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Breaking their silence

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WORLD Radio - Breaking their silence

Parents and psychologists work to help kids overcome social anxiety that results in selective mutism in some situations


iStock.com/Photo by PeopleImages

MARY REICHARD, HOST: Today is Wednesday, August 30th. Thank you for turning to WORLD Radio to help start your day.

Good morning. I’m Mary Reichard.

NICK EICHER, HOST: And I’m Nick Eicher. Coming next on The World and Everything in It: Breaking the silence.

Some children have a difficult time in new situations. We’re probably all familiar with the kid who clams up on the first day of school. But what if that student doesn’t speak for weeks—or years?

REICHARD: This is called “selective mutism.” It’s an anxiety disorder that means the child is unable to speak in some situations—even if they are comfortable and talkative in others. WORLD correspondent Amy Lewis met with some people helping those kids to find their voices.

AMY LEWIS, REPORTER: At the beginning of fall term last year, Tim Vanderstoep thought one of his students was just really shy.

VANDERSTOEP: She just seemed to be one of the quiet kids in the class. And I guess it's quite, yeah, quite often the case that you might just have shy kids who just don't talk much in class. So I just kind of put her in that category.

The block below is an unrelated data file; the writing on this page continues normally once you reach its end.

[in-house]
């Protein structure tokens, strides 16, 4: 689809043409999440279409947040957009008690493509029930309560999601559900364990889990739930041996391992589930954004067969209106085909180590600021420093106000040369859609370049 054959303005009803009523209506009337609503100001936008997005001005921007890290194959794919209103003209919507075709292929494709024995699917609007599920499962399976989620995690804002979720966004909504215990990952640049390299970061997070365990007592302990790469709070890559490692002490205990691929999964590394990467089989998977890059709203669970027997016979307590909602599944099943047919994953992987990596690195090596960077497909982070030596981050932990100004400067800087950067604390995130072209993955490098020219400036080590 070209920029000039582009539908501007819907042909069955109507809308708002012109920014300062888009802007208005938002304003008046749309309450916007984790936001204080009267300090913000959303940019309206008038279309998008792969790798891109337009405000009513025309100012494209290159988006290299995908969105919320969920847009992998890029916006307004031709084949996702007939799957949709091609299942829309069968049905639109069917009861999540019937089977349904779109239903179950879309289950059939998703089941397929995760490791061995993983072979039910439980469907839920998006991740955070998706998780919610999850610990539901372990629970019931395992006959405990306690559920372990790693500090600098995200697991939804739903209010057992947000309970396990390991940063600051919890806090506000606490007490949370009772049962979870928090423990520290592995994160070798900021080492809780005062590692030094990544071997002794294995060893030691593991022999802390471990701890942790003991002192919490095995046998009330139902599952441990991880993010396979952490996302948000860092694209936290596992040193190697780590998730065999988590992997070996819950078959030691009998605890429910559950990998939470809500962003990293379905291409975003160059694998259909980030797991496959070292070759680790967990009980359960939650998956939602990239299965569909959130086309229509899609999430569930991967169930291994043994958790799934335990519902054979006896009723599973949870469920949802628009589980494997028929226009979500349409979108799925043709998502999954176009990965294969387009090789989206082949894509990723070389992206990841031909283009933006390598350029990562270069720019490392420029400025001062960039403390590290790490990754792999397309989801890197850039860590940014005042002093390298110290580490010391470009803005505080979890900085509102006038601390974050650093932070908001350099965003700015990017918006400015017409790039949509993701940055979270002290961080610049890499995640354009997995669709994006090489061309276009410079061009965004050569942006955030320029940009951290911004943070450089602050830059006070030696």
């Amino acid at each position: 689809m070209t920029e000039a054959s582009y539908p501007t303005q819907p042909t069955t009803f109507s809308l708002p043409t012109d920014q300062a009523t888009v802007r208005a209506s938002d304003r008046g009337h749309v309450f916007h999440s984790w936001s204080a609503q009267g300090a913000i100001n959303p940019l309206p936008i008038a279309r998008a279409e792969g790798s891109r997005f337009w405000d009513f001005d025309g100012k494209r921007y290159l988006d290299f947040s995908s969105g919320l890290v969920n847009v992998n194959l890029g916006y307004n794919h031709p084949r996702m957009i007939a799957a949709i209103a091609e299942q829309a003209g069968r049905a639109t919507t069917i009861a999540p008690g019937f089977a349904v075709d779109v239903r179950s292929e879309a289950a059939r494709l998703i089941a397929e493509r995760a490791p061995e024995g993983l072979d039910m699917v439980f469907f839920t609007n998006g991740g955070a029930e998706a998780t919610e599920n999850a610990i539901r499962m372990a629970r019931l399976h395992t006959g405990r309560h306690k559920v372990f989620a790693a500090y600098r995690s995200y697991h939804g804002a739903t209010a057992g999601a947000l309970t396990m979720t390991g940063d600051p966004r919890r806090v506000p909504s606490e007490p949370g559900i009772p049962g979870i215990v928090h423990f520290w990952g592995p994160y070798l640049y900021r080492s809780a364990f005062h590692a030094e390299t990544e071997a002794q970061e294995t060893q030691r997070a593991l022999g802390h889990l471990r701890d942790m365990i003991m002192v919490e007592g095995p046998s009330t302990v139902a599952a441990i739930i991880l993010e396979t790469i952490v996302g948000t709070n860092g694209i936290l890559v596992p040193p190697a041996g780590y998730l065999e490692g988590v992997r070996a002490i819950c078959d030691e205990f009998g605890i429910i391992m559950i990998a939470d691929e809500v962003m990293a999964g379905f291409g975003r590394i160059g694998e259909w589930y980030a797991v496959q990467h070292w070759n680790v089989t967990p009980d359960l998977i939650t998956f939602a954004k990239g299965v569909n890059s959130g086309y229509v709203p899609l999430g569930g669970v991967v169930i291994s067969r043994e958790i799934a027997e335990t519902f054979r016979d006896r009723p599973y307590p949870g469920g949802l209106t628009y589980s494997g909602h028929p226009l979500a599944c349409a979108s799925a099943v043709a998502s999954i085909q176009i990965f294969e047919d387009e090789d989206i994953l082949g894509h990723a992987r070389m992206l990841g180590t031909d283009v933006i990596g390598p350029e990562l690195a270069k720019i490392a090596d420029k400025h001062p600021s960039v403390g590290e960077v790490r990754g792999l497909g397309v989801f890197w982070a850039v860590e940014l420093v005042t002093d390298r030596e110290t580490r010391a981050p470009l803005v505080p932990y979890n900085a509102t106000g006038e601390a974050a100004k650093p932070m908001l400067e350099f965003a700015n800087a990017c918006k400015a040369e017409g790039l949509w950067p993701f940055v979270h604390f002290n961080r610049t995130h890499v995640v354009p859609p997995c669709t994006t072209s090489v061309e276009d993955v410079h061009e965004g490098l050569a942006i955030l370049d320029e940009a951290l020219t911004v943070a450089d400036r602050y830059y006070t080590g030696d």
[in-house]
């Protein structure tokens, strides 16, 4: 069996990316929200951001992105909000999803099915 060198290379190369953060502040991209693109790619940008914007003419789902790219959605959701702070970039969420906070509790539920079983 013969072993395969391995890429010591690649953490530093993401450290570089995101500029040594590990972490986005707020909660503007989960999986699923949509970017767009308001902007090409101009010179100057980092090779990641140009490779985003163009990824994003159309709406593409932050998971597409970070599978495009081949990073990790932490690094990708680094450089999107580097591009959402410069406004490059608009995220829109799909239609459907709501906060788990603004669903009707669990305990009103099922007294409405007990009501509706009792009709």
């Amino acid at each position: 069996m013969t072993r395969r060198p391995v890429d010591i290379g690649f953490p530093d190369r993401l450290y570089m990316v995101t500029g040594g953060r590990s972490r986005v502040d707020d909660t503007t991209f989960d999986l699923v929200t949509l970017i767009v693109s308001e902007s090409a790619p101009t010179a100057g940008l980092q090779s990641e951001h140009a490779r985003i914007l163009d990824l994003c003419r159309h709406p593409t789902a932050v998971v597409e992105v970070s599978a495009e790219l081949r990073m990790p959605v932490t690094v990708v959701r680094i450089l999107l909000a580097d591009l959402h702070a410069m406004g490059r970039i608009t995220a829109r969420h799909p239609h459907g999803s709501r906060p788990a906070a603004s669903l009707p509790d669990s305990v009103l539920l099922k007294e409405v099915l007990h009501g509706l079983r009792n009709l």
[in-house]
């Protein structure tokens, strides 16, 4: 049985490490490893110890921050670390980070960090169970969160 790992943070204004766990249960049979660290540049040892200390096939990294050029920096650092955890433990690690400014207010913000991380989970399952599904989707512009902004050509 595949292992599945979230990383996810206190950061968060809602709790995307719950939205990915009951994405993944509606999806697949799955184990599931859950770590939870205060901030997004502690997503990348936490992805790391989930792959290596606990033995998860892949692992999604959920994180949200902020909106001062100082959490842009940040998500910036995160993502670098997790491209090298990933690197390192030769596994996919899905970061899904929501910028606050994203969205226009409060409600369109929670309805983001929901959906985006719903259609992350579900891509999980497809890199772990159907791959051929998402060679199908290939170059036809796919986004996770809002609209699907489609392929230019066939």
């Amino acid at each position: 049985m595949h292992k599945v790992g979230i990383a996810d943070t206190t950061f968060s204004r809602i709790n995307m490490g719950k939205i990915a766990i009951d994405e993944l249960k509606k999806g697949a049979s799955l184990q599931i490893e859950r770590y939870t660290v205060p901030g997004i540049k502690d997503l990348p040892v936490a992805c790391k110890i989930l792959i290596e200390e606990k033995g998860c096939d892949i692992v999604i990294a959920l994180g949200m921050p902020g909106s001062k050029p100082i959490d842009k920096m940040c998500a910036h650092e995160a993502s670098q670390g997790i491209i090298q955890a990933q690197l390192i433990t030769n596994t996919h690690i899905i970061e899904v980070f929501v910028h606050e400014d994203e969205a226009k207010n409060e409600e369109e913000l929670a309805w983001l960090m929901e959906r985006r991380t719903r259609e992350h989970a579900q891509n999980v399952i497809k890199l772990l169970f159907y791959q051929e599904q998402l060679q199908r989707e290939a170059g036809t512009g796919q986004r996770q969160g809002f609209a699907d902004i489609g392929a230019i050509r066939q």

Vanderstoep teaches digital technologies at an all-girls’ Catholic high school in Geelong, Australia. As he tried to interact with this shy student on individual projects, her silence became more pronounced.

VANDERSTOEP: And yeah, at that point, I realized that she just didn't talk to me. In any other sort of situation, you would feel it would be disrespectful. Right? So with 20/20 hindsight, I can see that's not what it was.

Vanderstoep discovered that his student was dealing with selective mutism. The anxiety disorder often shows up in kids when they enter certain social situations. Adults might think the child is refusing to speak, but in many cases, they are actually unable to.

Elizabeth Woodcock is a clinical psychologist and director of the Selective Mutism Clinic in Sydney, Australia.

WOODCOCK: So kids with pure social anxiety will still be able to talk a bit, but it might be in quite limited ways. But kids with selective mutism have kind of learned this strategy of shutting down and not responding as a way for them to manage those big uncomfortable feelings.

Mary Lassiter lives in New Hope, Pennsylvania. Three years ago, her 4-year-old son Ethan was known at preschool as “the boy who didn’t talk,” even though he speaks French and English fluently.

LASSITER: So at preschool, he was completely silent. You know, he wouldn't even laugh, he wouldn't even make a sound or cry. If somebody you know, pushed him.

Another mom suggested to Lassiter that her son might have selective mutism.

Having the right vocabulary opened the floodgates for Lassiter to find help for Ethan. She signed him up for an online charter school. That changed the peer pressure and stigma of not speaking. His one-on-one time with teachers increased. She contacted universities with speech and language pathologists and put Ethan’s name on waiting lists to get help.

She found a speech therapist she says was like Mary Poppins.

LASSITER: She was not going to take to pointing fingers. She was not going to take head nods. She was not going to take that a thumbs up thumbs down, which was what everybody would do to communicate.